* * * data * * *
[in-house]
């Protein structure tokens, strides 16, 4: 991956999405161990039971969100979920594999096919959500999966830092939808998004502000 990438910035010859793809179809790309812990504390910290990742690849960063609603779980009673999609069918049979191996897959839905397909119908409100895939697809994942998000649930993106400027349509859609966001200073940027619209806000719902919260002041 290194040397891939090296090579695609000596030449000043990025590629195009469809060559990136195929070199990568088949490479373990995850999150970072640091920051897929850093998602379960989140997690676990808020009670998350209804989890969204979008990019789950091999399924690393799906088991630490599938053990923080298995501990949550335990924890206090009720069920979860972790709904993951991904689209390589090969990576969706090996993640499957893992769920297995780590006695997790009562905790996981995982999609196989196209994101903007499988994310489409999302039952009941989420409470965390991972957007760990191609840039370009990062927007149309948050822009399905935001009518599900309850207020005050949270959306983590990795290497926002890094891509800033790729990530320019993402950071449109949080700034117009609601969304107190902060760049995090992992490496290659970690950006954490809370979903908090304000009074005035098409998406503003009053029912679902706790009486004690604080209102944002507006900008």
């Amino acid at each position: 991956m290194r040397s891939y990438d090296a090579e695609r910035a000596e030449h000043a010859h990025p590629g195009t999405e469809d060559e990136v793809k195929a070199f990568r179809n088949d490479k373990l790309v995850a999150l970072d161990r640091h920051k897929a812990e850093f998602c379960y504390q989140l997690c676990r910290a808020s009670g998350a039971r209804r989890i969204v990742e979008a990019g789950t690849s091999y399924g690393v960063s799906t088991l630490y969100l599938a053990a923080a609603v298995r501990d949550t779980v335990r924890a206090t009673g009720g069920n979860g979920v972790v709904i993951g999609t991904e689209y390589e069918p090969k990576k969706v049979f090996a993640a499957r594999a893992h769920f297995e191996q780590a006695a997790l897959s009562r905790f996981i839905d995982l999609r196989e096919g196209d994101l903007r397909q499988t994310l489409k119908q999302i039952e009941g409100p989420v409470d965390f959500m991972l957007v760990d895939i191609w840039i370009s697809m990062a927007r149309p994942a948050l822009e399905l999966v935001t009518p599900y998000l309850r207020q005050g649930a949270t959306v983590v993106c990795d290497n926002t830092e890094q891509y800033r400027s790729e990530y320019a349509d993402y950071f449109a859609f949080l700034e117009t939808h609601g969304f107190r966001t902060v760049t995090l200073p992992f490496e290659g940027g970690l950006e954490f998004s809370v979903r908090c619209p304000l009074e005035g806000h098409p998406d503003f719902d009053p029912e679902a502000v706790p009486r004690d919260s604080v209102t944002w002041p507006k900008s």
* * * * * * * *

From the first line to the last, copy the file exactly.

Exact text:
[in-house]
């Protein structure tokens, strides 16, 4: 991956999405161990039971969100979920594999096919959500999966830092939808998004502000 990438910035010859793809179809790309812990504390910290990742690849960063609603779980009673999609069918049979191996897959839905397909119908409100895939697809994942998000649930993106400027349509859609966001200073940027619209806000719902919260002041 290194040397891939090296090579695609000596030449000043990025590629195009469809060559990136195929070199990568088949490479373990995850999150970072640091920051897929850093998602379960989140997690676990808020009670998350209804989890969204979008990019789950091999399924690393799906088991630490599938053990923080298995501990949550335990924890206090009720069920979860972790709904993951991904689209390589090969990576969706090996993640499957893992769920297995780590006695997790009562905790996981995982999609196989196209994101903007499988994310489409999302039952009941989420409470965390991972957007760990191609840039370009990062927007149309948050822009399905935001009518599900309850207020005050949270959306983590990795290497926002890094891509800033790729990530320019993402950071449109949080700034117009609601969304107190902060760049995090992992490496290659970690950006954490809370979903908090304000009074005035098409998406503003009053029912679902706790009486004690604080209102944002507006900008």
């Amino acid at each position: 991956m290194r040397s891939y990438d090296a090579e695609r910035a000596e030449h000043a010859h990025p590629g195009t999405e469809d060559e990136v793809k195929a070199f990568r179809n088949d490479k373990l790309v995850a999150l970072d161990r640091h920051k897929a812990e850093f998602c379960y504390q989140l997690c676990r910290a808020s009670g998350a039971r209804r989890i969204v990742e979008a990019g789950t690849s091999y399924g690393v960063s799906t088991l630490y969100l599938a053990a923080a609603v298995r501990d949550t779980v335990r924890a206090t009673g009720g069920n979860g979920v972790v709904i993951g999609t991904e689209y390589e069918p090969k990576k969706v049979f090996a993640a499957r594999a893992h769920f297995e191996q780590a006695a997790l897959s009562r905790f996981i839905d995982l999609r196989e096919g196209d994101l903007r397909q499988t994310l489409k119908q999302i039952e009941g409100p989420v409470d965390f959500m991972l957007v760990d895939i191609w840039i370009s697809m990062a927007r149309p994942a948050l822009e399905l999966v935001t009518p599900y998000l309850r207020q005050g649930a949270t959306v983590v993106c990795d290497n926002t830092e890094q891509y800033r400027s790729e990530y320019a349509d993402y950071f449109a859609f949080l700034e117009t939808h609601g969304f107190r966001t902060v760049t995090l200073p992992f490496e290659g940027g970690l950006e954490f998004s809370v979903r908090c619209p304000l009074e005035g806000h098409p998406d503003f719902d009053p029912e679902a502000v706790p009486r004690d919260s604080v209102t944002w002041p507006k900008s």